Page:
In this case, the defendant could have raised but did not raise on his original review the questions of the alleged defective indictment, the alleged error in not conducting a hearing to determine his competency to stand trial, and his contention that he was denied his constitutional right to defend himself at the trial. Unlike the situation in People v. Hamby, 32 Ill.2d 291, where the defendant sought to raise issues on his original writ of error but was not permitted to do so by his court-appointed counsel, there is no indication in the record of the original appeal that the defendant disagreed with the presentation made by his court-appointed appellate counsel or that he in any way attempted to raise the points which he has now raised for the first time in the post-conviction hearing proceeding. Ap*614plication of the waiver principle in this case would not be inconsistent with concepts of fundamental fairness. We hold therefore that defendant waived each of these contentions.

On his original writ of error in this court, defendant raised a question in his brief concerning the alleged knowing use of perjured testimony by the State, but no mention was made of the other matters in support thereof raised in his post-conviction petition, and we did not specifically discuss the issue in our prior opinion. In his post7conviction petition defendant contends that John Demitralis, who was one of defendant’s alleged accomplices in the robbery, testified for the State and identified defendant after he had been promised he would receive a lighter sentence. Defendant contends that on direct examination Demitralis perjured himself when he testified several times that he had not been offered or promised anything and, specifically, that he had not been offered or promised a lighter sentence for testifying on behalf of the State. Defendant further alleged that the State knowingly used this perjured testimony as expressly condemned in Napue v. Illinois, 360 U.S. 264, 3 L. Ed. 2d 1217.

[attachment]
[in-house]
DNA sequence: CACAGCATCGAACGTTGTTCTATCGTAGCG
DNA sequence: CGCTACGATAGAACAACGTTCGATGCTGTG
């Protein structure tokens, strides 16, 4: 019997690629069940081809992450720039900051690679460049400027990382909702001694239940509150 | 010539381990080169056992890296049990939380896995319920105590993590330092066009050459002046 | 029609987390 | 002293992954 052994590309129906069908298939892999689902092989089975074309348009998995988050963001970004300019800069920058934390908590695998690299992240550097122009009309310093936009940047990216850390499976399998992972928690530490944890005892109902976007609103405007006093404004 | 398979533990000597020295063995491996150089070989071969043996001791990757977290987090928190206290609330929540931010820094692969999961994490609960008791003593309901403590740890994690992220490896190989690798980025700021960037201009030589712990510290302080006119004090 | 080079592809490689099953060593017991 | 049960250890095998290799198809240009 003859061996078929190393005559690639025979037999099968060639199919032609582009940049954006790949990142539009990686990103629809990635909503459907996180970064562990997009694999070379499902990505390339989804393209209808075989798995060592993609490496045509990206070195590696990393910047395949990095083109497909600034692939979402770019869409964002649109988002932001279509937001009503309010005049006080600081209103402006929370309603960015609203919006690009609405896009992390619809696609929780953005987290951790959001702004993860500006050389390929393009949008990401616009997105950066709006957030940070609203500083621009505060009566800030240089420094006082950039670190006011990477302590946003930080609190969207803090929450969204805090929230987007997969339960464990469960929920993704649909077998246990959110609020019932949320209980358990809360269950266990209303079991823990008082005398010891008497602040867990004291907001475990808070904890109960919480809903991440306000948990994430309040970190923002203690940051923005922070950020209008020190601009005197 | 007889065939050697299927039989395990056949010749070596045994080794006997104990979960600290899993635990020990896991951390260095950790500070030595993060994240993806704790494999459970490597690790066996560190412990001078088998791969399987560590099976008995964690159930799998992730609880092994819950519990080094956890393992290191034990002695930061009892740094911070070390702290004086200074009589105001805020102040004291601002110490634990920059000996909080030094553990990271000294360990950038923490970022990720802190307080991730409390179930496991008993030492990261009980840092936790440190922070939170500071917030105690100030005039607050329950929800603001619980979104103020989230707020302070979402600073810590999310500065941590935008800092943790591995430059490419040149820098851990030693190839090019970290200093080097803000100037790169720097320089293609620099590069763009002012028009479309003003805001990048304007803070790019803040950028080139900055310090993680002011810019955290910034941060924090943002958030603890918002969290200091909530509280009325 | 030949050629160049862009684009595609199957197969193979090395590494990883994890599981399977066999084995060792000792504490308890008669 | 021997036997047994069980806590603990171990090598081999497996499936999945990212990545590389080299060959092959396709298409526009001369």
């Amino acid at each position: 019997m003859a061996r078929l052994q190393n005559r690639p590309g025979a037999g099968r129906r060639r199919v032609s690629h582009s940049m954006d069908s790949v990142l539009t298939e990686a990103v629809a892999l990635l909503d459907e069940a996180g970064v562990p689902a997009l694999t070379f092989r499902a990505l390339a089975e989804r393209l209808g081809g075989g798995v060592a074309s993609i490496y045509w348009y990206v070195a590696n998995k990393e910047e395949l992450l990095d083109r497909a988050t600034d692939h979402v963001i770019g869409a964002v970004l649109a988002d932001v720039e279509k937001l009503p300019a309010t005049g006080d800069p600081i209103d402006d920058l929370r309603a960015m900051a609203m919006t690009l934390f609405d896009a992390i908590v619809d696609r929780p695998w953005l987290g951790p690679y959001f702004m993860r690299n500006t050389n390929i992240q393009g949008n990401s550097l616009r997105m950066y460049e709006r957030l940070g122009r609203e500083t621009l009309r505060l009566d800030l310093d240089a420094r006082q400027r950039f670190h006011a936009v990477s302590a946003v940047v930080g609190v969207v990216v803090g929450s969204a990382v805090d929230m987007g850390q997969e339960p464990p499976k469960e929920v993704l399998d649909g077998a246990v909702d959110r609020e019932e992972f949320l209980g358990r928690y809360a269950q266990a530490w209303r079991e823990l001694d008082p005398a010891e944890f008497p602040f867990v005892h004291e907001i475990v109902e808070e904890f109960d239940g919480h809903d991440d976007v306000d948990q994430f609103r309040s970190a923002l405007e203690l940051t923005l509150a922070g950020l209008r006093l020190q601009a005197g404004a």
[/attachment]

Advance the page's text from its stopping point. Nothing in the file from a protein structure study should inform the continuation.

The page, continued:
In support of this allegation, defendant sets forth in his petition a portion of a letter which he received from Demitralis shortly after the trial. The letter, which is somewhat incomprehensible, could be construed as containing an admission that a “deal” had been made between an assistant State’s Attorney and Demitralis sometime prior to the time Demitralis testified against defendant. Defendant alleged in his petition that the letter could be secured by him if necessary. Defendant also sets out in his petition an excerpt from the transcript of the trial of defendant’s other alleged accomplice, Kenneth Thurman. The excerpt contains remarks which suggest that Demitralis had been “offered consideration” if he would testify against the co-defendants. We are of the opinion that with respect to the charge of knowing use of perjured testimony defendant set forth facts in his *615petition which justified the holding of a post-conviction hearing.

The judgment of the circuit court of Cook County is reversed and the cause remanded for proceedings in accordance with this opinion.

Reversed and remanded.